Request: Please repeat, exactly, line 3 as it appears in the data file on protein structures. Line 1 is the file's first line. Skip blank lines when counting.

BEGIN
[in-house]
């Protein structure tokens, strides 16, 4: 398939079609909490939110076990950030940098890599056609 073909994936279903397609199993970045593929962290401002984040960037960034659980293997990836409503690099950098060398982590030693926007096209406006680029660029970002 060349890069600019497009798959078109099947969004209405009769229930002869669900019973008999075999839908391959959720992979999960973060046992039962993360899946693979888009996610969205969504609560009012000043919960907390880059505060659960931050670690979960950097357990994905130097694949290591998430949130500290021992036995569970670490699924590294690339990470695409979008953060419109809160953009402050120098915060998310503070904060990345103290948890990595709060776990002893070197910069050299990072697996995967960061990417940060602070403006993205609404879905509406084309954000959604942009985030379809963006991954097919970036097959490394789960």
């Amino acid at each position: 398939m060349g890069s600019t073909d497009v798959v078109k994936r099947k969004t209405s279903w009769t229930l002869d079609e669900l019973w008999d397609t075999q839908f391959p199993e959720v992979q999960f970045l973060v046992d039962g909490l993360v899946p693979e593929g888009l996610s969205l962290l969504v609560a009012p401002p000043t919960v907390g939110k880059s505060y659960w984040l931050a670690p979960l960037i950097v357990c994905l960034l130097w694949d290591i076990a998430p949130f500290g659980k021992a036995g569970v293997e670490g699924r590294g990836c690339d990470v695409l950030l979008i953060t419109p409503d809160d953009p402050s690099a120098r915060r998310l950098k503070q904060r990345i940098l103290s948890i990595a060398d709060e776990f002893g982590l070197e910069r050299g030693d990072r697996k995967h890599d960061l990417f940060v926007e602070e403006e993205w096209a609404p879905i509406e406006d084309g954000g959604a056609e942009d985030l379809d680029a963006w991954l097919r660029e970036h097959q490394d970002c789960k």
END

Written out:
């Amino acid at each position: 398939m060349g890069s600019t073909d497009v798959v078109k994936r099947k969004t209405s279903w009769t229930l002869d079609e669900l019973w008999d397609t075999q839908f391959p199993e959720v992979q999960f970045l973060v046992d039962g909490l993360v899946p693979e593929g888009l996610s969205l962290l969504v609560a009012p401002p000043t919960v907390g939110k880059s505060y659960w984040l931050a670690p979960l960037i950097v357990c994905l960034l130097w694949d290591i076990a998430p949130f500290g659980k021992a036995g569970v293997e670490g699924r590294g990836c690339d990470v695409l950030l979008i953060t419109p409503d809160d953009p402050s690099a120098r915060r998310l950098k503070q904060r990345i940098l103290s948890i990595a060398d709060e776990f002893g982590l070197e910069r050299g030693d990072r697996k995967h890599d960061l990417f940060v926007e602070e403006e993205w096209a609404p879905i509406e406006d084309g954000g959604a056609e942009d985030l379809d680029a963006w991954l097919r660029e970036h097959q490394d970002c789960k």